NEW YORK (CBSNewYork) -- Here is an inspiring story about a brother and sister from East Harlem who while stuck in the rut of remote learning decided to create science lab videos to educate and entertain their classmates.
Only now the videos are being used by high schools and colleges all around the world, CBS2's Hazel Sanchez reported Tuesday.
Masked, gloves on, and tools at the ready, 17-year-old twins Jaeah and Jae Kim are dissecting the boredom out of remote learning.
"We do a lot of things together, from like science fair projects together and, like, competitions together and things like that," Jae Kim said.
When asked if the siblings have a close relationship, Jae said with a laugh, "It's like a business relationship."
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The Kims, seniors at Hunter College High School, have made it their business to breathe new life into biology classes, after finding themselves and their classmates disconnecting from their virtual science labs.
"We kind of had to like just make due with really blurry pictures on a slide show and I was like, that's clearly not really working out. That's not gonna engage other students at all," Jaeah said.
So she recruited her twin to make dissection videos to keep students interested and engaged.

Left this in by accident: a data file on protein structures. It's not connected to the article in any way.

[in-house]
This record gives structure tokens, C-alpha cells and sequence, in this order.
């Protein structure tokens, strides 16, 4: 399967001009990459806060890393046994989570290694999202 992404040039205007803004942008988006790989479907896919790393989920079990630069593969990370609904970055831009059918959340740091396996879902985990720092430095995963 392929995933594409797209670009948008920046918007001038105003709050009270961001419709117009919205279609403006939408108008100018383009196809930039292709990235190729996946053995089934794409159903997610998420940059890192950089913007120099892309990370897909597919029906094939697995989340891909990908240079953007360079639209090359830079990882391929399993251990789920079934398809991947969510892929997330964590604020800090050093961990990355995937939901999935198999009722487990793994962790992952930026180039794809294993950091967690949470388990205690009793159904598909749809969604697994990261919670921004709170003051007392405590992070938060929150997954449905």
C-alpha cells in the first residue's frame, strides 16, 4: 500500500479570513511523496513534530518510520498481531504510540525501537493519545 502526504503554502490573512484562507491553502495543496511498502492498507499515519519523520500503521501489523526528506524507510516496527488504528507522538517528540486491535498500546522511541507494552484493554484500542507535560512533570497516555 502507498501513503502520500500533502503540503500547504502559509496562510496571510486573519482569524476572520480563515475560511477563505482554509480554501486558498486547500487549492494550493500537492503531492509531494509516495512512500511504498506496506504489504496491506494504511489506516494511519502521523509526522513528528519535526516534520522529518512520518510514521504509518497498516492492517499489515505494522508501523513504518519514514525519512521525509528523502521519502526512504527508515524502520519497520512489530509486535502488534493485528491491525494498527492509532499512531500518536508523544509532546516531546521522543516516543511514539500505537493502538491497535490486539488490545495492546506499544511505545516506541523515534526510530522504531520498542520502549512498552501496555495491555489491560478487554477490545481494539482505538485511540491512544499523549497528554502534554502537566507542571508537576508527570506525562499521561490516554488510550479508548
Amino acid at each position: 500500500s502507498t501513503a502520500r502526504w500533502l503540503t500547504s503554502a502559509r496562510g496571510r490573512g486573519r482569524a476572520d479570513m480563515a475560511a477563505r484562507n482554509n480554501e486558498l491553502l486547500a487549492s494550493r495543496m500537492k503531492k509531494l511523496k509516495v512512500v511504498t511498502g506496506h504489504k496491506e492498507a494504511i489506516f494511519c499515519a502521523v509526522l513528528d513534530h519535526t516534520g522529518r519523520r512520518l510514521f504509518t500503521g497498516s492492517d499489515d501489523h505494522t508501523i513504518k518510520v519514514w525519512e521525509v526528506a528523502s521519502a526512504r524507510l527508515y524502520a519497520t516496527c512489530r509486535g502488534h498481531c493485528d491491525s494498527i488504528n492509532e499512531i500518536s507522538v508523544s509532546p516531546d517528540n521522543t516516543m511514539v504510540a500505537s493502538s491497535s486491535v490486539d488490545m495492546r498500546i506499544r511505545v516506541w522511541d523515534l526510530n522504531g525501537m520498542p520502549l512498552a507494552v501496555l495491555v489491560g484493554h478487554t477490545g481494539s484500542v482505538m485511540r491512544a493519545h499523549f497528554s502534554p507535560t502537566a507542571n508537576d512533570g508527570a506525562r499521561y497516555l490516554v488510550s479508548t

Their first video, of a worm dissection, was big hit at their school. So, they gave themselves the name "Oh Worm!' and produced more videos, including toads, a fetal pig, and sea urchins and uploaded them to YouTube.
"We got a bunch of positive feedback from teachers saying that they really needed this and it was really great for them to use it," Jaeah said.
Now, more than 500 schools, including high schools and colleges in 47 states and 42 countries, are using the videos for their students.
"We have people from the UK, Australia, like China," Jae said.
More than 2,000 people subscribe to their YouTube channel, and thanks to the support of their parents, they bought a box filled with specimens for future videos.
"At first, I was reluctant. Now, I'm very proud of how passionate they are," their mother said.
"I think it's really great that there was a need and we were able to fill it," Jaeah added.
Filling a need without a profit, except for the reward of knowing they helped students love learning again.
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